The Michigan Urban Farming Initiative (MUFI), an all-volunteer organization revitalizing Detroit’s North End neighborhood through agriculture, will debut a new recreational space and water-harvesting cistern this summer, thanks to grants and material donations from Garnier, TerraCycle and Target Corporation. The announcement coincides with the non-profit’s crowdfunding campaign to help convert a vacant three-story apartment complex into a community resource center. The campaign ends April 2.
Sustainable Urban 'Agrihood'
Once the cistern is completed, MUFI will then create an outdoor neighborhood gathering space for residents and visitors with outdoor furniture and material donations from Garnier and TerraCycle. The space will include four eight-foot picnic tables, 10 square picnic tables, four gazebos and 45 pieces of plastic lumber, all made from recycled beauty packaging collected through Garnier and TerraCycle’s Personal Care and Beauty Recycling Program. The gazebos will be used as MUFI’s street-side market. The all-volunteer nonprofit won the materials and a $25,000 grant late last year during Garnier’s Green Garden 2016 Giveaway contest.
“We applaud the Michigan Urban Farming Initiative for their hard work and dedication to beautifying the North End of Detroit neighborhood. At Garnier, our mission is to take care of our customers’ hair, skin and the planet through our work with TerraCycle to recycle beauty empties into materials to create Green Gardens,” said Ali Goldstrin, SVP of Marketing at Garnier. “We are honored to grant the Michigan Urban Farming Initiative with a Garnier Green Garden and look forward to watching the community continue to flourish.”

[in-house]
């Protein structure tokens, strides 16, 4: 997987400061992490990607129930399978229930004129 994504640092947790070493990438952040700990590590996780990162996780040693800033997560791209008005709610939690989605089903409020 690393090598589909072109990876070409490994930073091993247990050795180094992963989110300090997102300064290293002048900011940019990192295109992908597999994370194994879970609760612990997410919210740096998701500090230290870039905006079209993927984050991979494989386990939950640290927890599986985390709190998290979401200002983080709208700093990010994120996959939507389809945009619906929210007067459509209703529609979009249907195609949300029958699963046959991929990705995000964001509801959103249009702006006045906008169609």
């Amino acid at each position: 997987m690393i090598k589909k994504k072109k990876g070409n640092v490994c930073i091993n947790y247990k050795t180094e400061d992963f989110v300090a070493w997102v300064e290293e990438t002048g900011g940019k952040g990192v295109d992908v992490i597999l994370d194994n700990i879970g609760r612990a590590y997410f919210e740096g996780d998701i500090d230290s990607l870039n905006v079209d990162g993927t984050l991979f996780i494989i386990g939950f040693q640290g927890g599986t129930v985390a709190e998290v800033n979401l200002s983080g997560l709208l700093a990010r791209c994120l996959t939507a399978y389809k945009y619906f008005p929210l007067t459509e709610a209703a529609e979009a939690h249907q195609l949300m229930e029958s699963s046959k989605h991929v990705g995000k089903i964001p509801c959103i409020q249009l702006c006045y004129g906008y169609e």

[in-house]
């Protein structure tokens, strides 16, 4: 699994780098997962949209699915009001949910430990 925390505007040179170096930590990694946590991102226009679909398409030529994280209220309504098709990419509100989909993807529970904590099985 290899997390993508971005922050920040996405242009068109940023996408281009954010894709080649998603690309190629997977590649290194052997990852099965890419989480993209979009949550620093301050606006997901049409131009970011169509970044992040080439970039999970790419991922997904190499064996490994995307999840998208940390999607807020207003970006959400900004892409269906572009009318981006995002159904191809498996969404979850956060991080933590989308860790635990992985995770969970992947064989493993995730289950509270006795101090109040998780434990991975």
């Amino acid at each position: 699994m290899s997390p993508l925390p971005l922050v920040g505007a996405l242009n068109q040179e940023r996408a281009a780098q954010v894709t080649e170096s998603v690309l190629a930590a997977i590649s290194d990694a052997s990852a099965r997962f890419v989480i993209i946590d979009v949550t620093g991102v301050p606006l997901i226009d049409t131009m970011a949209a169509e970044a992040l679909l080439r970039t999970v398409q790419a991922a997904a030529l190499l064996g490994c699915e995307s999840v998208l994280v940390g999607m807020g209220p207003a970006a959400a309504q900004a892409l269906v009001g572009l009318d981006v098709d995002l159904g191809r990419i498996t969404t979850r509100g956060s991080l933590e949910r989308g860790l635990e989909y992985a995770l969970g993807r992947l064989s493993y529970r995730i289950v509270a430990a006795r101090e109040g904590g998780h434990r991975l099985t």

The new recreational space and water cistern are an important part of the organization’s larger plan to create America’s first sustainable urban agrihood, a community development model that focuses on agriculture to uplift and build value in a struggling urban neighborhood.
“We look at abandoned properties in our neighborhood as opportunities to build community assets,” said Tyson Gersh, president of MUFI. “By using creativity to solve a problem, we can demonstrate how innovations in agriculture can be applied to improve neighborhoods.”
The group has several other projects underway that seek to transform vacant properties and land into functional community assets. The centerpiece of the proof-of-concept urban agrihood is its two-acre urban farm, community center and healthy food café. It also features a children’s sensory garden, a 200-tree, high-density fruit orchard and more.
Donations can be made to MUFI’s crowdfunding campaign to raise money in support of its Community Center rehab project on Patroncity. If MUFI reaches its crowdfunding goal of $50,000 by 12:45 am on Sunday. April 2, 2017, the group will receive a matching $50,000 grant made possible by the Michigan Economic Development Corporation’s Public Spaces Community Places program.